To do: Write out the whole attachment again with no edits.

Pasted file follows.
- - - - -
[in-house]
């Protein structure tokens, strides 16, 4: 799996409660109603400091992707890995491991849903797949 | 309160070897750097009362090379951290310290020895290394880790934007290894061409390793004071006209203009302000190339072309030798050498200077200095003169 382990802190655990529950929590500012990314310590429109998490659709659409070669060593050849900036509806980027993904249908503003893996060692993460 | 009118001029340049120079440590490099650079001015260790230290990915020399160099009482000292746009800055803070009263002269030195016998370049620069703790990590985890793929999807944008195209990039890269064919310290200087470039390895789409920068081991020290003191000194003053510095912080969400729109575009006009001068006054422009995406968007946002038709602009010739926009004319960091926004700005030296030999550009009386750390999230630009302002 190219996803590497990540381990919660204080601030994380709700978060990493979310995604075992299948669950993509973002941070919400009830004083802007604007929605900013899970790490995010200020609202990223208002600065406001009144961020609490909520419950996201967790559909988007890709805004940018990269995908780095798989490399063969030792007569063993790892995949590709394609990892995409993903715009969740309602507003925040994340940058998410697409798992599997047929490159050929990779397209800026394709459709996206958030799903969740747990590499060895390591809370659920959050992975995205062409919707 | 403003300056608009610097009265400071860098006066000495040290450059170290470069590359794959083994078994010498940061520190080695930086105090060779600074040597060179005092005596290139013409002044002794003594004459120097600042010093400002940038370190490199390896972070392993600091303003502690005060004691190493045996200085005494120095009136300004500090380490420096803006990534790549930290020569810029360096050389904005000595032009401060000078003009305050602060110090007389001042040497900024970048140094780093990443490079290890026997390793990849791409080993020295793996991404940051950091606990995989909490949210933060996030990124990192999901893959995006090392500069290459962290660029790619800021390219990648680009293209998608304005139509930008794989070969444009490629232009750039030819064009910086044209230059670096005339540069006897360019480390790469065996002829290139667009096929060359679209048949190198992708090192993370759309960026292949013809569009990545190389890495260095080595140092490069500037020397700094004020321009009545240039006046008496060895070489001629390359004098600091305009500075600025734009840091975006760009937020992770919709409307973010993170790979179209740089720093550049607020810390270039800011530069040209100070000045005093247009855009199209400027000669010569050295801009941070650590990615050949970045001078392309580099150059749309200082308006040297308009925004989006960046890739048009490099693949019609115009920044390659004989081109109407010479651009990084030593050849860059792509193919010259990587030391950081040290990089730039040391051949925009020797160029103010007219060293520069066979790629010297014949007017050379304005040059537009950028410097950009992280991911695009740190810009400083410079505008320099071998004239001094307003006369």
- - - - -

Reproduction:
[in-house]
């Protein structure tokens, strides 16, 4: 799996409660109603400091992707890995491991849903797949 | 309160070897750097009362090379951290310290020895290394880790934007290894061409390793004071006209203009302000190339072309030798050498200077200095003169 382990802190655990529950929590500012990314310590429109998490659709659409070669060593050849900036509806980027993904249908503003893996060692993460 | 009118001029340049120079440590490099650079001015260790230290990915020399160099009482000292746009800055803070009263002269030195016998370049620069703790990590985890793929999807944008195209990039890269064919310290200087470039390895789409920068081991020290003191000194003053510095912080969400729109575009006009001068006054422009995406968007946002038709602009010739926009004319960091926004700005030296030999550009009386750390999230630009302002 190219996803590497990540381990919660204080601030994380709700978060990493979310995604075992299948669950993509973002941070919400009830004083802007604007929605900013899970790490995010200020609202990223208002600065406001009144961020609490909520419950996201967790559909988007890709805004940018990269995908780095798989490399063969030792007569063993790892995949590709394609990892995409993903715009969740309602507003925040994340940058998410697409798992599997047929490159050929990779397209800026394709459709996206958030799903969740747990590499060895390591809370659920959050992975995205062409919707 | 403003300056608009610097009265400071860098006066000495040290450059170290470069590359794959083994078994010498940061520190080695930086105090060779600074040597060179005092005596290139013409002044002794003594004459120097600042010093400002940038370190490199390896972070392993600091303003502690005060004691190493045996200085005494120095009136300004500090380490420096803006990534790549930290020569810029360096050389904005000595032009401060000078003009305050602060110090007389001042040497900024970048140094780093990443490079290890026997390793990849791409080993020295793996991404940051950091606990995989909490949210933060996030990124990192999901893959995006090392500069290459962290660029790619800021390219990648680009293209998608304005139509930008794989070969444009490629232009750039030819064009910086044209230059670096005339540069006897360019480390790469065996002829290139667009096929060359679209048949190198992708090192993370759309960026292949013809569009990545190389890495260095080595140092490069500037020397700094004020321009009545240039006046008496060895070489001629390359004098600091305009500075600025734009840091975006760009937020992770919709409307973010993170790979179209740089720093550049607020810390270039800011530069040209100070000045005093247009855009199209400027000669010569050295801009941070650590990615050949970045001078392309580099150059749309200082308006040297308009925004989006960046890739048009490099693949019609115009920044390659004989081109109407010479651009990084030593050849860059792509193919010259990587030391950081040290990089730039040391051949925009020797160029103010007219060293520069066979790629010297014949007017050379304005040059537009950028410097950009992280991911695009740190810009400083410079505008320099071998004239001094307003006369």